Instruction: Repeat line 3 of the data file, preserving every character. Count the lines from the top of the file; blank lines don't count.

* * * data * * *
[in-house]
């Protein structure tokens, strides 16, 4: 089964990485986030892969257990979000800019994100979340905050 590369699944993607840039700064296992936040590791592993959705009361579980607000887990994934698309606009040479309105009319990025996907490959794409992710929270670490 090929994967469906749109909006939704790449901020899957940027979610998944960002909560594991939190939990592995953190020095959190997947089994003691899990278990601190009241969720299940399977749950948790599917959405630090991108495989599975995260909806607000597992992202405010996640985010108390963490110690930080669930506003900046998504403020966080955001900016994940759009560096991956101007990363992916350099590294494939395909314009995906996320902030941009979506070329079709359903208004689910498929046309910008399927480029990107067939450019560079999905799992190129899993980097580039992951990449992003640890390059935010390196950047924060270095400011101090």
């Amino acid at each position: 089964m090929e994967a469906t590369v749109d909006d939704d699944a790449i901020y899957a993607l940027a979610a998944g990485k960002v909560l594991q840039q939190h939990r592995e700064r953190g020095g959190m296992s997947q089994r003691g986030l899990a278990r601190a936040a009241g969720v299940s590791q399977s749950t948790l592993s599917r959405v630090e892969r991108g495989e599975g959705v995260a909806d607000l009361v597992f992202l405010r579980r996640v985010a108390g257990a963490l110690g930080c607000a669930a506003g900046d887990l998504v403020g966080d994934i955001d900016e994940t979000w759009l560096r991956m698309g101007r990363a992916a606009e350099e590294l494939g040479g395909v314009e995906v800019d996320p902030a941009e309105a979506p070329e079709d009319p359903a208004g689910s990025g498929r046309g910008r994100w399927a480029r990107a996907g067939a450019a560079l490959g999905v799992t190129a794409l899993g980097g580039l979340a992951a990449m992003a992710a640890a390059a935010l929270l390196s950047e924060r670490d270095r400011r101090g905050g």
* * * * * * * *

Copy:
């Amino acid at each position: 089964m090929e994967a469906t590369v749109d909006d939704d699944a790449i901020y899957a993607l940027a979610a998944g990485k960002v909560l594991q840039q939190h939990r592995e700064r953190g020095g959190m296992s997947q089994r003691g986030l899990a278990r601190a936040a009241g969720v299940s590791q399977s749950t948790l592993s599917r959405v630090e892969r991108g495989e599975g959705v995260a909806d607000l009361v597992f992202l405010r579980r996640v985010a108390g257990a963490l110690g930080c607000a669930a506003g900046d887990l998504v403020g966080d994934i955001d900016e994940t979000w759009l560096r991956m698309g101007r990363a992916a606009e350099e590294l494939g040479g395909v314009e995906v800019d996320p902030a941009e309105a979506p070329e079709d009319p359903a208004g689910s990025g498929r046309g910008r994100w399927a480029r990107a996907g067939a450019a560079l490959g999905v799992t190129a794409l899993g980097g580039l979340a992951a990449m992003a992710a640890a390059a935010l929270l390196s950047e924060r670490d270095r400011r101090g905050g």